While Hao Wu is one of the directors of the documentary “76 Days,” he was never actually in China during the entire production process. “I reached out to filmmakers who had started filming in Wuhan in early February. That’s how I found my two co-directors. Both of my co-directors are reporters,” Wu tells Gold Derby at our Meet the Experts: Documentary panel (watch above). Reporters were one of the only groups of people along with medical workers and patients who were allowed into Wuhan hospitals at the start of the outbreak. One of his co-directors, Weixi Chen, is a video reporter for Esquire China and the other, Anonymous, is a photojournalist for a local paper. The presence of the reporters was a welcome one due to overwhelmed hospitals with shortages of PPE. “Some hospitals welcomed reporters to come in and do reporting so people outside of Wuhan could know what was truly happening.”
“76 Days” examines the early days of the coronavirus breakout in Wuhan, China through the perspectives of the staff of four separate hospitals in the province. It’s named for the period of time that the first lockdown spanned in the province. We get to see how the hospitals are quickly overwhelmed by the number of patients that are coming in as well as how the doctors and nurses are pushed to the brink in having to care for so many people including both the sick and their families.
Wu also explains that the third co-director wished to remain anonymous despite the fact that the film does not have a political edge to its message. “Since Anonymous had only worked for state-owned media companies before, he was still very wary of displeasing the government in any way because the government might have problems with how he depicts the early chaos or the immense tragedies occurring during the lockdown.” Anonymous was also very wary of the presence of nationalistic trolls on Chinese social media. “They view anybody who’s not working directly with the government or portrays China in any negative light, they would start these online personal attacks. He didn’t want to lose his job because it’s the only job he’s ever had.”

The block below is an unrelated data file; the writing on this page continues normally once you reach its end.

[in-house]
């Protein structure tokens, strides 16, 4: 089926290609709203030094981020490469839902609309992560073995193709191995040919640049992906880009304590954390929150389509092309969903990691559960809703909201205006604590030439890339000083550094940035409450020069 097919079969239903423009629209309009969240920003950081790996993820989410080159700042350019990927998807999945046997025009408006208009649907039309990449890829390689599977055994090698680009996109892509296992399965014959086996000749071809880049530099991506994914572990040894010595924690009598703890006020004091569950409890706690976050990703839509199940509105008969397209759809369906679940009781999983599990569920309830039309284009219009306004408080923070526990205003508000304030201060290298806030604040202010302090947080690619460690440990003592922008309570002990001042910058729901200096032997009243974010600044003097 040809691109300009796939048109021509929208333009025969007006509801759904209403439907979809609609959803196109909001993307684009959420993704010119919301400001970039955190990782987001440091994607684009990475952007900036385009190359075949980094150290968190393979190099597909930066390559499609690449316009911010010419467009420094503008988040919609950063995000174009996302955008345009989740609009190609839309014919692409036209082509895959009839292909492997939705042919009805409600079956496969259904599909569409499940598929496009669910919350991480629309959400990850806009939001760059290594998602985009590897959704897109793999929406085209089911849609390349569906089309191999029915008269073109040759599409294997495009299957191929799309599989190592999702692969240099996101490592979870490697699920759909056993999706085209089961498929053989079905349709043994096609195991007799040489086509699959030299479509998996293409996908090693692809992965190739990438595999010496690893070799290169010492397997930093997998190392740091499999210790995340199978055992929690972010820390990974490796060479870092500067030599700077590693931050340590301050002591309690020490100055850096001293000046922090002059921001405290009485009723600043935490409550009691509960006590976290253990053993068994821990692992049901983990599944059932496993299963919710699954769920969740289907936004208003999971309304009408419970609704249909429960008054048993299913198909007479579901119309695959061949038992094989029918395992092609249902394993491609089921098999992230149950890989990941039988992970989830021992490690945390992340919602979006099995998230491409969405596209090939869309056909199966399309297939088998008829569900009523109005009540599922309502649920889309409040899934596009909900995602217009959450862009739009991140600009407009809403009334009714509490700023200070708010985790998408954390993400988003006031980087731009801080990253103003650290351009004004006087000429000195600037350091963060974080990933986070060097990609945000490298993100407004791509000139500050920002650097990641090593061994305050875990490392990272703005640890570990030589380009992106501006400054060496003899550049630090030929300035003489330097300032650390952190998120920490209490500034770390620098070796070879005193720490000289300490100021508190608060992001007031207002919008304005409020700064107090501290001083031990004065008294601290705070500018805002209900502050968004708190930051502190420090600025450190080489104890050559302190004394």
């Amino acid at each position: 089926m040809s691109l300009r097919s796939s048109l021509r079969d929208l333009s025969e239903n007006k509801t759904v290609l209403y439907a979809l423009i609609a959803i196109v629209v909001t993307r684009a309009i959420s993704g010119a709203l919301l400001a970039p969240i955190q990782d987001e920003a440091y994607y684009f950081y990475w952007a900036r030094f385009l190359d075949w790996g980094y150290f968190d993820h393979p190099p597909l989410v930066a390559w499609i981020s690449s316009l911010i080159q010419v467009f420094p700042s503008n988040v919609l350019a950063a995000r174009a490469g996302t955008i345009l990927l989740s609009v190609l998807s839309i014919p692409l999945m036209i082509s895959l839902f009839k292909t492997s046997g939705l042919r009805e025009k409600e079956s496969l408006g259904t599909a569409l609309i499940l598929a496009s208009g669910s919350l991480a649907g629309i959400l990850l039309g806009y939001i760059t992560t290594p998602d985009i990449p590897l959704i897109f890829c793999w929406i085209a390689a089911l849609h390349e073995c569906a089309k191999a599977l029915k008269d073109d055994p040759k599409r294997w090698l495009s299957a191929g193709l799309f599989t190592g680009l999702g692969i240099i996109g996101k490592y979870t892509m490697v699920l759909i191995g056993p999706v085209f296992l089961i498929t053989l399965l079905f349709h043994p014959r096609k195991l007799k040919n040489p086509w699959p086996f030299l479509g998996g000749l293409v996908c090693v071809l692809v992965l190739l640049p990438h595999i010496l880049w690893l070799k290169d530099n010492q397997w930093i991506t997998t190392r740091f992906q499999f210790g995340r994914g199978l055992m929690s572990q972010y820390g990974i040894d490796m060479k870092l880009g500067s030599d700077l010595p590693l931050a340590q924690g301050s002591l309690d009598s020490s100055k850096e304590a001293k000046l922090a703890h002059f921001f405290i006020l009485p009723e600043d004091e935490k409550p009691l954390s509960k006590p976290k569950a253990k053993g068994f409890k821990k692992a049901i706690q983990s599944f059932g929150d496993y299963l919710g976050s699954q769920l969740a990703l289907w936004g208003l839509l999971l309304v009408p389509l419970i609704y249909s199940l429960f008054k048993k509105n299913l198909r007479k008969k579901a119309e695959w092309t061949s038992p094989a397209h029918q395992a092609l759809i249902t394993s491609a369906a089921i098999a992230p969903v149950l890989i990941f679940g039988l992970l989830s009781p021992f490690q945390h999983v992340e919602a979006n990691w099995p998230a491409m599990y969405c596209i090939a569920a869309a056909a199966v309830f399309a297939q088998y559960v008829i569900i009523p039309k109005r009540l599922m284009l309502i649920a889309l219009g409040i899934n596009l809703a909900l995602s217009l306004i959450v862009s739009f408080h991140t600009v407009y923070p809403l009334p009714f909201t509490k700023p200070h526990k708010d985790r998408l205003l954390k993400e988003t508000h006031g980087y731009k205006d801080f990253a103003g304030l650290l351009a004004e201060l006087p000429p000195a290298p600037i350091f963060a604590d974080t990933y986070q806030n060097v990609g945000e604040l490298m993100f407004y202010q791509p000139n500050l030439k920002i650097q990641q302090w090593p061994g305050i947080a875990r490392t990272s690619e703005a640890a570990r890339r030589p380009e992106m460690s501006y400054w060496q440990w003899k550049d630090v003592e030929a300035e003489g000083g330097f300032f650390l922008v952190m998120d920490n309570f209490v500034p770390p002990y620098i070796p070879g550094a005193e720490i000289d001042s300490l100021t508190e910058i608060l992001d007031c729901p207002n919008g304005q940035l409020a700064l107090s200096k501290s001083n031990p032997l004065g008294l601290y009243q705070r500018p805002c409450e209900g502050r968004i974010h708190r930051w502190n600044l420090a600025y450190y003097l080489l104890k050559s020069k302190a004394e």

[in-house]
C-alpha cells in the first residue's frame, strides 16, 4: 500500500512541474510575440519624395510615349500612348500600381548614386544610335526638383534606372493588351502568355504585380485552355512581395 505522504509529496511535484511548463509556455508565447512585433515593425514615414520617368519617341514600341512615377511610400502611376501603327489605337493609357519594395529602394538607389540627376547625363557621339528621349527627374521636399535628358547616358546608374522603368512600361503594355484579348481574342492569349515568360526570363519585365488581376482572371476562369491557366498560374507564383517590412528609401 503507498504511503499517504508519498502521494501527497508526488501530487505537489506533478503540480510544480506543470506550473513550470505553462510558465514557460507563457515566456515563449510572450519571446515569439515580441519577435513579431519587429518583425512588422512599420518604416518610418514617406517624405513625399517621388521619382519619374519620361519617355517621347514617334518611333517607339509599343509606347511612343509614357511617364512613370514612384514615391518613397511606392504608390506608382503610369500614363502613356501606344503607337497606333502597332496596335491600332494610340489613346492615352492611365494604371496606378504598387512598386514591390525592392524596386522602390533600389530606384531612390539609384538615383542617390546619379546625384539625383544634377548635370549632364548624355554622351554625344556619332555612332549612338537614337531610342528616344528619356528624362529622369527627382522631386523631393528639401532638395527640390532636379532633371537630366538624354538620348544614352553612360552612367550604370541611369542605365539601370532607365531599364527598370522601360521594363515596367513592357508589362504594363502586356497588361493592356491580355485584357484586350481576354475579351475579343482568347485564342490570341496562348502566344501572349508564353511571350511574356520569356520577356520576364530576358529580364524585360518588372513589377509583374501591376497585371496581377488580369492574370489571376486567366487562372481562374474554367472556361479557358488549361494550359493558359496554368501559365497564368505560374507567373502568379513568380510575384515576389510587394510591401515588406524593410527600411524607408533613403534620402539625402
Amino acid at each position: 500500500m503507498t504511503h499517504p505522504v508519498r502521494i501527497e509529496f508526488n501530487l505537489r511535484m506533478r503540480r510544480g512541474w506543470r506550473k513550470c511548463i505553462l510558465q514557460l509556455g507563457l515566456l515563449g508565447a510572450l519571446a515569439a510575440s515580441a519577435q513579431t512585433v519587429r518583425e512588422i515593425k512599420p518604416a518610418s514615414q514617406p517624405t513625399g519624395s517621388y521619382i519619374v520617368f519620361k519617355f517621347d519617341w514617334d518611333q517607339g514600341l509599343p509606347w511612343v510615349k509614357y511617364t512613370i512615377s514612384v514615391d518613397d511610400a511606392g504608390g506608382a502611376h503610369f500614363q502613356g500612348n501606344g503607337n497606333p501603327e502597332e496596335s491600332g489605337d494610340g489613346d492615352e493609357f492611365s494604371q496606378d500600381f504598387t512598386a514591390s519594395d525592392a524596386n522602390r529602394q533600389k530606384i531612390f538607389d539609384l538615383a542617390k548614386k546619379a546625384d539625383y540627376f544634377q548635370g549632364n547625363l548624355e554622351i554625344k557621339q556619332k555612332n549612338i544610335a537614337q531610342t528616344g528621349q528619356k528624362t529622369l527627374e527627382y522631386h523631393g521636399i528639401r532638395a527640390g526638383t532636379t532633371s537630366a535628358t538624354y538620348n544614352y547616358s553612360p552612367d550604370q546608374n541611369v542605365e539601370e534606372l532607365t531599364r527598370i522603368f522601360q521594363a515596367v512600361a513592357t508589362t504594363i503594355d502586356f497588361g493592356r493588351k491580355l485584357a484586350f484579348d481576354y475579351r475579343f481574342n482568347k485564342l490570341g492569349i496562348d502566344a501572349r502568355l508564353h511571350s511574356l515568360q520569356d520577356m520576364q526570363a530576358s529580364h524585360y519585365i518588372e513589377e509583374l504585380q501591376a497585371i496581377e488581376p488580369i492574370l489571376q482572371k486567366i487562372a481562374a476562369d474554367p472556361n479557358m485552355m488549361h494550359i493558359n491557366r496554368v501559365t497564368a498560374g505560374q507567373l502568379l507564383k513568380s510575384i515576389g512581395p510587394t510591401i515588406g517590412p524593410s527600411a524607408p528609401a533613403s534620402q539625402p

One of the interesting aspects of the film is that we don’t really see the faces of any of the people who actually work at the hospital as they’re always being covered by masks and other forms of personal protective equipment. This was not a conscious choice on the part of Wu. “I think it’s more because, obviously we have captured them outside of the contamination zones without their masks on but then those scenes were not as interesting or as emotionally dramatic.” He elaborates that “we just want to make sure every image on the screen can convey some kind of emotional response in the viewer.”
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